Plovers, dunes, tides, dogs and horses were among the concerns raised by community members at the first Belfast Coastal Reserve Management Plan information session on Tuesday night.
The evening gathering at Port Fairy’s Community Services Centre was the first of two to be held in the south-west.
Parks Victoria’s Ben Hammond said the plan was about trying to please an array of reserve users including dog-walkers, beach-goers, recreational horse-riders and commercial horse trainers.
“It’s a reserve for conservation and recreation and we are trying to find a balance between the two.”
DELWP spokesman Jason Borg said the plan was born of necessity.
“It’s come about because of a need for better controls in place,” he said. “There’s been an escalation of action in the area and this has impacted many reserve users.”
Advocates of the plan said it had allowed for an environmental assessment to be completed on the area after two years.
Community members questioned who would be responsible for the cost of re-vegetation at the reserve if after two years it was found to destroy the land, “like mining”.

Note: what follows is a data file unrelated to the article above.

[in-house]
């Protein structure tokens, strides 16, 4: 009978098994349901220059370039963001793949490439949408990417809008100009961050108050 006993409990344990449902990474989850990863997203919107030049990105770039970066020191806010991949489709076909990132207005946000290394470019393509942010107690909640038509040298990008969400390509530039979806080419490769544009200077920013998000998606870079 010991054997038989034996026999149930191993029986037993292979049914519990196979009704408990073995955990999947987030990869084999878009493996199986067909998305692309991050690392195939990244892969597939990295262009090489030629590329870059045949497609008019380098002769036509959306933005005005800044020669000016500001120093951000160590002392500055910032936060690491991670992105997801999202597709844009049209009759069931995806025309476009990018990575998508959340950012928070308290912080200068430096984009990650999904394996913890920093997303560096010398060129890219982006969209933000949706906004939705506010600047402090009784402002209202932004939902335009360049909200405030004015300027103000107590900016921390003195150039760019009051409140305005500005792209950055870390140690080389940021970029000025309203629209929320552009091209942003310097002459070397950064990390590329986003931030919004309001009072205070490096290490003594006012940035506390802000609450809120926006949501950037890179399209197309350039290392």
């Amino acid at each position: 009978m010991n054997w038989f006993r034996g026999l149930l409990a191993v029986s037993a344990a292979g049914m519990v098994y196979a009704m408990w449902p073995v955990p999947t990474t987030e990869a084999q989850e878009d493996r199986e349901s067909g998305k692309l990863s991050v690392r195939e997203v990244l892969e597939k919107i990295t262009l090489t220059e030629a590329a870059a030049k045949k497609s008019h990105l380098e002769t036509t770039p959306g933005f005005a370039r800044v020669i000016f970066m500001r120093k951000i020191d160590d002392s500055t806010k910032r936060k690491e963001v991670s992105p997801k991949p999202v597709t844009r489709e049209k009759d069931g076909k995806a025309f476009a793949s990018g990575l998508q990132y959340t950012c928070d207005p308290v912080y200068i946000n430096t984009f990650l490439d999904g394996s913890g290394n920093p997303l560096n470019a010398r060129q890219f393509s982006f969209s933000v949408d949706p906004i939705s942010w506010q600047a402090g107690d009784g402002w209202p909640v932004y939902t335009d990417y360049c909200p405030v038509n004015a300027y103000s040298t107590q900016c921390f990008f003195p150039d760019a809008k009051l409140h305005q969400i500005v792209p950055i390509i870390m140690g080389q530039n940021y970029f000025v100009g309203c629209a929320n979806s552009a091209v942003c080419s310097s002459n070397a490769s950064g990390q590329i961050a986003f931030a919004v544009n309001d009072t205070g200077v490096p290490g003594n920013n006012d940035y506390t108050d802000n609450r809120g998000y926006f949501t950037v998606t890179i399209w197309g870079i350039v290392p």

Others said off-leash dog walking at the beach was “dull”, called for specific signage moving forward and questioned who would oversee regulations and fines.
Greens candidate for South-West Coast Thomas Campbell said while it was encouraging many community members had attended the event, questions still remained.
“I’m pleased the community attended and had a chance to ask their various questions but for me there are still so many questions I’d like answered.”
Killarney resident Shane Howard said saving the reserve was now a personal undertaking.
“I played at Killarney Beach as a boy,” he said. “This thing goes way back for me.
“I’ll fight for those dunes till the day I die.”
A second information evening will be held at Warrnambool’s Lighthouse on Wednesday, August 22 at 6pm.